Oversight of Mental Health Parity Requirements
The Office of Inspector General (OIG) recently added ‘States’ and MCOs’ Compliance With Mental Health Parity Requirements’ to its work plan, intended for release in fiscal year 2023. The OIG will audit CMS’s oversight of States’ compliance with Federal parity requirements, including whether States and their MCOs conducted the required parity analyses and whether States ensured their MCOs complied with certain parity requirements for MH/SUD benefits.4
Additionally, the oversight of compliance with the mental health parity rules was evaluated by the General Accounting Office (GAO) in a report issued in December 2019. The GAO report discovered CMS’ oversight was limited to targeted reviews, ordinarily based on information it received, such as a consumer complaints rather than a comprehensive program.
MHPAEA requires parity between medical/surgical benefits and mental health and substance use disorder. Here are just a few ways it seeks to accomplish parity:
- Lifetime or annual dollar limits for MH/SUD benefits cannot be greater than those for M/S benefits.
- Limitations on treatment scope (e.g., frequency of treatment, number of days) for MH/SUD benefits cannot be greater for than for M/S.
- Where a state parity law or mandate exists, “the Federal Parity law serves as the floor, and state laws must be enhanced to reach the federal floor.”5
Despite the simplicity in the MHPAEA, which seeks to correct imbalances and inequities, the underlying complexity can be difficult to dismantle so that the individual components can correctly be evaluated and addressed.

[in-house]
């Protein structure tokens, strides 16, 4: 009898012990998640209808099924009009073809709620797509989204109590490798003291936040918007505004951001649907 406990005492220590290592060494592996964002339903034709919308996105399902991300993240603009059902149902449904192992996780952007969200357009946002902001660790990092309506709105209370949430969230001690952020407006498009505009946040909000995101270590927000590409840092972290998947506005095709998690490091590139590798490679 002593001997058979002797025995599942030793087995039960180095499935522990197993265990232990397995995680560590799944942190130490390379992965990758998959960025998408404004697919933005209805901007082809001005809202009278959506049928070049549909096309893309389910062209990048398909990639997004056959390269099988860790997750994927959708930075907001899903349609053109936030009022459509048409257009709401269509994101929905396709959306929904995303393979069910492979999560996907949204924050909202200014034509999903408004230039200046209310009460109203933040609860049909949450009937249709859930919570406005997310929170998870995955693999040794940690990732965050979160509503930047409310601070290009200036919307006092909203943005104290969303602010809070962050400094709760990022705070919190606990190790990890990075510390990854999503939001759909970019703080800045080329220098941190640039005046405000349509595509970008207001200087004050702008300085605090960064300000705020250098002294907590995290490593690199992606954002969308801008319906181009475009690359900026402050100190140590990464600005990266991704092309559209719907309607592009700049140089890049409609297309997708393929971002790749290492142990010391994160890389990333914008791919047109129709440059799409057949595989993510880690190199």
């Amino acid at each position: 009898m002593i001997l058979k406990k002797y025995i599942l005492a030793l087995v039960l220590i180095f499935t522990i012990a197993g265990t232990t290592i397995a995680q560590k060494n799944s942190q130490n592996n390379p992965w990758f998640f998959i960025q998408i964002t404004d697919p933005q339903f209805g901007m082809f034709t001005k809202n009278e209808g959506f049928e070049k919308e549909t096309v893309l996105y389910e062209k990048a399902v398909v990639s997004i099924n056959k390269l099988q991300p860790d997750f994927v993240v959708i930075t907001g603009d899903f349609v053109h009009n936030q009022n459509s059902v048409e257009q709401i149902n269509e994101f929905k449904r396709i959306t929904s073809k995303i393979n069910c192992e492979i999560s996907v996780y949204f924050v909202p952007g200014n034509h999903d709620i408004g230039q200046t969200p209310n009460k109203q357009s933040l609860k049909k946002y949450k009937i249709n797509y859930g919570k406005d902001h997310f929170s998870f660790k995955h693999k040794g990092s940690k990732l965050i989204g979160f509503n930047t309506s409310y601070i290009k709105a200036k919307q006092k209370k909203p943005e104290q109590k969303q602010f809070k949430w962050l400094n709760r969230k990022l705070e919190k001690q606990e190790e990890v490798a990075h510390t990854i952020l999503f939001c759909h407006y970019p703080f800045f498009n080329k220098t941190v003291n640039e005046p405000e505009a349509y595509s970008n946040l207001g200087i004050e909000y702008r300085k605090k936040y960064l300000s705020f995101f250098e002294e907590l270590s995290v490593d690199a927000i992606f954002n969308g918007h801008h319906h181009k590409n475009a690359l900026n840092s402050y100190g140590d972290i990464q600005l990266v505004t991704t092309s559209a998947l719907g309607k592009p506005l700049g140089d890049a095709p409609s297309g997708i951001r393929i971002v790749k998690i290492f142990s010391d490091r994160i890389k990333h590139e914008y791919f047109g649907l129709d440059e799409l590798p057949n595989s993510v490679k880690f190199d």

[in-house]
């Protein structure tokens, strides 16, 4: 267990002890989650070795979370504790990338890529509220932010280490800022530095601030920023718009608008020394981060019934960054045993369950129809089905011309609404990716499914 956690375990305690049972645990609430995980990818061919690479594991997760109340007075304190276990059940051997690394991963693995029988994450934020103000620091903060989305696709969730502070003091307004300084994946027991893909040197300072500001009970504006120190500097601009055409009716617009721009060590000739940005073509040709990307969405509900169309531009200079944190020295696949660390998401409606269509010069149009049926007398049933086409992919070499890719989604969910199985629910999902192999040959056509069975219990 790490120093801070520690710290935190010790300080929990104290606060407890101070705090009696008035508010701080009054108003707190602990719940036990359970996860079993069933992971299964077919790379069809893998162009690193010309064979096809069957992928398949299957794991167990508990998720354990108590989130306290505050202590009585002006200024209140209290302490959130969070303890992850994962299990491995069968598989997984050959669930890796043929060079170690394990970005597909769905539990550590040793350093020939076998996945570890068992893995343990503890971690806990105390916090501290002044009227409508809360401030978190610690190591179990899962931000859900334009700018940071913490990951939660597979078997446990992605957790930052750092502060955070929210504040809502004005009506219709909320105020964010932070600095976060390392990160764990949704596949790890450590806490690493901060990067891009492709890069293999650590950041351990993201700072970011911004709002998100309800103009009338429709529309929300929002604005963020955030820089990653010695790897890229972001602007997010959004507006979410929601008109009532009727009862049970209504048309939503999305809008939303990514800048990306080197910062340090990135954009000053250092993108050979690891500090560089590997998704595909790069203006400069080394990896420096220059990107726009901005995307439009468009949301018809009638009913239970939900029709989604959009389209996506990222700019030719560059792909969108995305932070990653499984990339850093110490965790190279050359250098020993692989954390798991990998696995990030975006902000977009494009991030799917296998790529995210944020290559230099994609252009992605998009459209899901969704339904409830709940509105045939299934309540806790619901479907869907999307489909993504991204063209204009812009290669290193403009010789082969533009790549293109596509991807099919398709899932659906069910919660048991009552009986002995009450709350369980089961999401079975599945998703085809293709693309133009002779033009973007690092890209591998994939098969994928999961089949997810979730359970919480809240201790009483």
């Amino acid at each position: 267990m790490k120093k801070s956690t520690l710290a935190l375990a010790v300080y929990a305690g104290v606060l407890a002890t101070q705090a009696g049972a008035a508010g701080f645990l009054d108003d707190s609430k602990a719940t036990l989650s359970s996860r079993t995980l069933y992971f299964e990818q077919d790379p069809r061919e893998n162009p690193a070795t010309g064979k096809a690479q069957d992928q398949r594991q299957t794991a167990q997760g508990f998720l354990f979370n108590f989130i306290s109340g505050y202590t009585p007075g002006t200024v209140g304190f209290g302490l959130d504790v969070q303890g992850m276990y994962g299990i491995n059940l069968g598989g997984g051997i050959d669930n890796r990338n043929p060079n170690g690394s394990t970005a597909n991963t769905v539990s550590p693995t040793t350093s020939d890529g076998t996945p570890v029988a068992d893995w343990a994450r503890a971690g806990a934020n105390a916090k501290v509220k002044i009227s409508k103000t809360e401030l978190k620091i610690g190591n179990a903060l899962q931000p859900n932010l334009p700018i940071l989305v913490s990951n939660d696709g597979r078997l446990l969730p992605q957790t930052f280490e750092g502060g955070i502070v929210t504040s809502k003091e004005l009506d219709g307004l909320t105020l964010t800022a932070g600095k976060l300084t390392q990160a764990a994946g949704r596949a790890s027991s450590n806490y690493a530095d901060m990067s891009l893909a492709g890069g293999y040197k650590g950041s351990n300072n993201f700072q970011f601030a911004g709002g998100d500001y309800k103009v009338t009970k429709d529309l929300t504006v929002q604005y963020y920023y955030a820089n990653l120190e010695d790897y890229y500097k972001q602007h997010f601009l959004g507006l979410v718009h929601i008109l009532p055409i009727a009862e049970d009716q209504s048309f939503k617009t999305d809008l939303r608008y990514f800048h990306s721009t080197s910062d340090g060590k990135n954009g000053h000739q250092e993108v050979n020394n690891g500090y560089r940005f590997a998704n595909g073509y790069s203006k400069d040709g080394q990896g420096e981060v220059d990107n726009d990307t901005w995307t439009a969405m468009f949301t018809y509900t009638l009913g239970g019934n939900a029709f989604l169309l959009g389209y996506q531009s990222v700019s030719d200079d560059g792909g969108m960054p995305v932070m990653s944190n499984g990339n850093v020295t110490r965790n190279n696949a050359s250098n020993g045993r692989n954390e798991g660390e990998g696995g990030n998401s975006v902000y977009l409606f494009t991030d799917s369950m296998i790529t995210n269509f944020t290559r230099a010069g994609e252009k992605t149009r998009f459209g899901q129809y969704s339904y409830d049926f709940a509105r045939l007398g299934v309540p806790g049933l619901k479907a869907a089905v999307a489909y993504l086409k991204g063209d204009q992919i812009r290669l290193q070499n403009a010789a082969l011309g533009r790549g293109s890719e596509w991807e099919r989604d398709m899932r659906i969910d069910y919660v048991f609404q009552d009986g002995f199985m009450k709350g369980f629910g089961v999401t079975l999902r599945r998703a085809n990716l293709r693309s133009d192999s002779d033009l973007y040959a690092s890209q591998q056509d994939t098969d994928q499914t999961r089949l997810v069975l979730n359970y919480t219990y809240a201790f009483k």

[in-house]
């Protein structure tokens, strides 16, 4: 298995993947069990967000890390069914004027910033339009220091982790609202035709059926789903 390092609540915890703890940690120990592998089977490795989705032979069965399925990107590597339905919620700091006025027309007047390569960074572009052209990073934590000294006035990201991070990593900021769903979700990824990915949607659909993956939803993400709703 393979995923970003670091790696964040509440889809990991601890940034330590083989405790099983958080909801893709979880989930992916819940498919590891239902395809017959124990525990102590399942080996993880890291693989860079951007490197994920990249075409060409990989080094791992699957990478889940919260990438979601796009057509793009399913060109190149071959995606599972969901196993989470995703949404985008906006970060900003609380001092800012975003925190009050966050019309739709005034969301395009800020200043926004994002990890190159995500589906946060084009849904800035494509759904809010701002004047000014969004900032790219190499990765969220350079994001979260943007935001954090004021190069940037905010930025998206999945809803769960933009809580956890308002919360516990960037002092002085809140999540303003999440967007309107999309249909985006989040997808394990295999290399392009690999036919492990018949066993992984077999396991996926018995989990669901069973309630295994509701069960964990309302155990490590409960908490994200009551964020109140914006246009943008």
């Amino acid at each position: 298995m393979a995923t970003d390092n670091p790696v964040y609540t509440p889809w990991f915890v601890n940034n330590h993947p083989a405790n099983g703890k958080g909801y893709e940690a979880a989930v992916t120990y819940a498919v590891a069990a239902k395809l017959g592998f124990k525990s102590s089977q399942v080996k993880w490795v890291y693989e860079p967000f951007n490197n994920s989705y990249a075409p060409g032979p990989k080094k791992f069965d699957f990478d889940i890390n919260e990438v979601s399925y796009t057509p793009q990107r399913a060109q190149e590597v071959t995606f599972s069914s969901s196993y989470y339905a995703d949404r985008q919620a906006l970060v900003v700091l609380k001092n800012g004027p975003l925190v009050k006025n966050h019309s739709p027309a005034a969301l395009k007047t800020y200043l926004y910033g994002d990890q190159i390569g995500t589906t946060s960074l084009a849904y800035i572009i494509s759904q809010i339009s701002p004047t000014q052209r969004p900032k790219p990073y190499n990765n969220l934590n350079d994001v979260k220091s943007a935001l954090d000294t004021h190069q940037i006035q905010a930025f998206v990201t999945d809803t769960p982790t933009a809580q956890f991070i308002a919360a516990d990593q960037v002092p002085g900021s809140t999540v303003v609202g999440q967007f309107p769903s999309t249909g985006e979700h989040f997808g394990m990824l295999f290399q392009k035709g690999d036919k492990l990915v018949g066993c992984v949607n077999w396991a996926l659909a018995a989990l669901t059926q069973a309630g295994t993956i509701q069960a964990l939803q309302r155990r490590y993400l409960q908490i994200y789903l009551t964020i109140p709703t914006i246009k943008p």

Stakeholders believe complaints are not a reliable indicator of the extent of noncompliance because consumers may not know about MH/SUD parity requirements or may have privacy concerns related to submitting a complaint. The GAO recommended CMS evaluate whether this approach created significant risks. CMS concurred with the recommendation and stated it would also evaluate whether seeking additional oversight authority and resources was necessary.6
Understanding When the MCO or State Should Conduct the Parity Analysis
How We Can Help
Myers and Stauffer can help state agencies create a mental health parity strategy that is driven by our experience in Medicaid agency policy and operations consulting alongside our skill in financial and performance audits of Medicare and Medicaid managed care organizations. We can provide:
- Review of the current mental/behavioral health services policies and procedures.
- Development of a state-specific reporting tool.
- Assistance with the evaluation, oversight and monitoring of the health plan’s mental health parity data submissions to ensure compliance with the parity requirements under MHPAEA.
Managed Care: Regulatory Knowledge Combined with Tactical Skill. Since 2004, we have assisted our state clients with developing comprehensive monitoring processes for their managed care programs, including managed care oversight and consulting for more than 20 states and the federal government.
Consulting: Demonstrated Success: Health Care Transformation. Our team has provided consulting for some of the nation’s most innovative and effective health care delivery system and payment transformation initiatives. We have been involved in every phase of policy and program planning, implementation, operation, and evaluation. Often, our work involves the coordination of multiple concurrent reform efforts that we have successfully navigated in the past, which demonstrates our in-depth understanding of delivery system and payment transformation, quality programs and
measures, and evaluation of health outcomes. Stakeholders believe complaints are not a reliable indicator of the extent of noncompliance because consumers may not know about MH/SUD parity requirements or may have privacy concerns related to submitting a complaint. The GAO recommended CMS evaluate whether this approach created significant risks. CMS concurred with the
recommendation and stated it would also evaluate whether seeking additional oversight authority and resources was